With all the alternatives for just about any product and brand these days, and the easy access to new flings, making your brand experience a “marriage” worth enduring vs. “easy to replace” is critical, no matter what business you’re in. The divorce rate for marriage is about 50 percent, and according to reports on loyalty by various research firms, that’s roughly the same percentage of customers who stay loyal to brands these days. Accenture puts the customer loyalty rate at about 48 percent, indicating that 52 percent have switched brands due to poor customer service. And around 30 percent of customers switch just for fun, which makes it that much more “fun” for brands to secure lifetime value.

Growing apart is one of the top five reasons marriages fail. And yes, it’s a big reason why many brands lose around 40 percent of their customers every year and have to spend their valuable time and resources rebuilding their base vs. enjoying their profits.

With all the attractions out there luring customers from one brand to another, and all the demands and high expectations customers have today, is there really a way to keep marriages between consumers and brands alive?

Yes. Here are just a few ways to help assure you and your customers can celebrate many anniversaries ahead.

Listen

Many sources reporting on infidelity, from Fox News to WebMD, state that women cheat because of loneliness and a need to feel emotionally connected to a man, and of course, to have someone listen to them. Customers are really no different.

According to statistics on customer loyalty compiled by Access, a report by Apptentive shows that:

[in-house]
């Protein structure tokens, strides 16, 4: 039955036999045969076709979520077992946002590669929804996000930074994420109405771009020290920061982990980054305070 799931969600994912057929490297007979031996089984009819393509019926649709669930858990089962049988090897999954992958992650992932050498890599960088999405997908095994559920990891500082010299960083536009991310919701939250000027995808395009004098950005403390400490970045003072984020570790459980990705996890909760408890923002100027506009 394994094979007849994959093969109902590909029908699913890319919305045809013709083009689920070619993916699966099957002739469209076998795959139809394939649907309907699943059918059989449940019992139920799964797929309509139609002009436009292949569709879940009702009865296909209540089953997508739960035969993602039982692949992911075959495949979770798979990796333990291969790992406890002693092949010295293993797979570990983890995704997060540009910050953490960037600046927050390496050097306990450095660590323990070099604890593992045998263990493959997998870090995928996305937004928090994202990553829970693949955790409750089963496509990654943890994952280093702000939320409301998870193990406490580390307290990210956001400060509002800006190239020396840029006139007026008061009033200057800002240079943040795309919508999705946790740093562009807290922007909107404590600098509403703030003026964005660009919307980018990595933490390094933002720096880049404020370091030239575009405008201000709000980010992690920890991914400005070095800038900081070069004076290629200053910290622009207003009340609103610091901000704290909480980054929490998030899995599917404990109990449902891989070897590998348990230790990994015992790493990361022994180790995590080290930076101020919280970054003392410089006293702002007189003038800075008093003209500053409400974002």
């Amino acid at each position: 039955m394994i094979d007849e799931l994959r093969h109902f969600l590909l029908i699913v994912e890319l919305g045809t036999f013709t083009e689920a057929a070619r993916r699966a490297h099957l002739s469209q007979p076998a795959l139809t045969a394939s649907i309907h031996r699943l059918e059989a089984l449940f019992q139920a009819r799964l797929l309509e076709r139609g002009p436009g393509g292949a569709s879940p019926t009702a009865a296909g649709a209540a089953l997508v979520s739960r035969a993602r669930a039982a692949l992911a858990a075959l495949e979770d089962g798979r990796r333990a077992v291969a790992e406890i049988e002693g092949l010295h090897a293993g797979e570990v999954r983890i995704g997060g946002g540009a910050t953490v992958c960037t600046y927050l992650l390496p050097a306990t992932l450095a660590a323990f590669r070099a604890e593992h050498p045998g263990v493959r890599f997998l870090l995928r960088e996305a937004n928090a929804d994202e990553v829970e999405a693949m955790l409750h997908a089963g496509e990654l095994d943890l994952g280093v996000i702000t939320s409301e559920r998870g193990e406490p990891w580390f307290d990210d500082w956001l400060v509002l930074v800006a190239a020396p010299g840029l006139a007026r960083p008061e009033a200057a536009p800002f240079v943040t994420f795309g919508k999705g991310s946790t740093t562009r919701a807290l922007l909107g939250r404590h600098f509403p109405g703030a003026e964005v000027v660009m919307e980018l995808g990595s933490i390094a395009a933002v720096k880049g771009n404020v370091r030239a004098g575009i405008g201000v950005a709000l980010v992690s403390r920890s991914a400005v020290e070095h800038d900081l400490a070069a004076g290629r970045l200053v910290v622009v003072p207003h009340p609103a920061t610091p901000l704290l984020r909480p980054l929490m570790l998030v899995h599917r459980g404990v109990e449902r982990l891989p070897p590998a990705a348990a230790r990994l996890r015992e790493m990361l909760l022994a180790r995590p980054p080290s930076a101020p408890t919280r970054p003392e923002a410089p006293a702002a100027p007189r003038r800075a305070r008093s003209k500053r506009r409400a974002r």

• 55 percent of consumers out there are likely to switch to another brand if their feedback or needs are being ignored by a current brand they patronize.
  • 97 percent say that they are somewhat likely to increase their loyalty to a brand that listens and acts on their feedback.

Creating dialogues with your social media rather than monologues you hope they’ll “like” and “share” or “heart” and “retweet” is more than just good social manners. Per the above statistics, it’s critical to long-term commitment and sustainable revenue.

Engage

Engagement is not just about putting a ring on it! It’s about interacting with customers in meaningful ways that spark those warm fuzzies when we feel noticed, appreciated and connected with someone who has like values and seems to like us, too. By engaging with customers in ways that allow them to speak and be heard, and providing them with experiences that enable them to be part of the brand via user-generated content, applications, events or more, customer loyalty can soar.

Just look at the video game industry that now generates about the same revenue per year as Hollywood’s film industry. Gamers love to generate ideas for the games they play, attend their events in full costume to represent their favorite characters and avatars, and they bring others to their virtual worlds as they evangelize in ways that rival the success of even the best of religious missionaries.

Engagement does not just pay off in terms of keeping customers loyal and referring others, it pays off in increased transaction value, too. Cap Gemini research shows that fully engaged customers are worth at least 23 percent more in revenue and profitability than other customers. This same research shows that actively disengaged customers — who have chosen to find new relationships due to negative feelings — represent at least a 13 percent drop in share of wallet, profitability and revenue due to spreading bad vibes about a brand. With how quickly we can share our bad experiences via social media, this is a pretty serious issue facing all brands.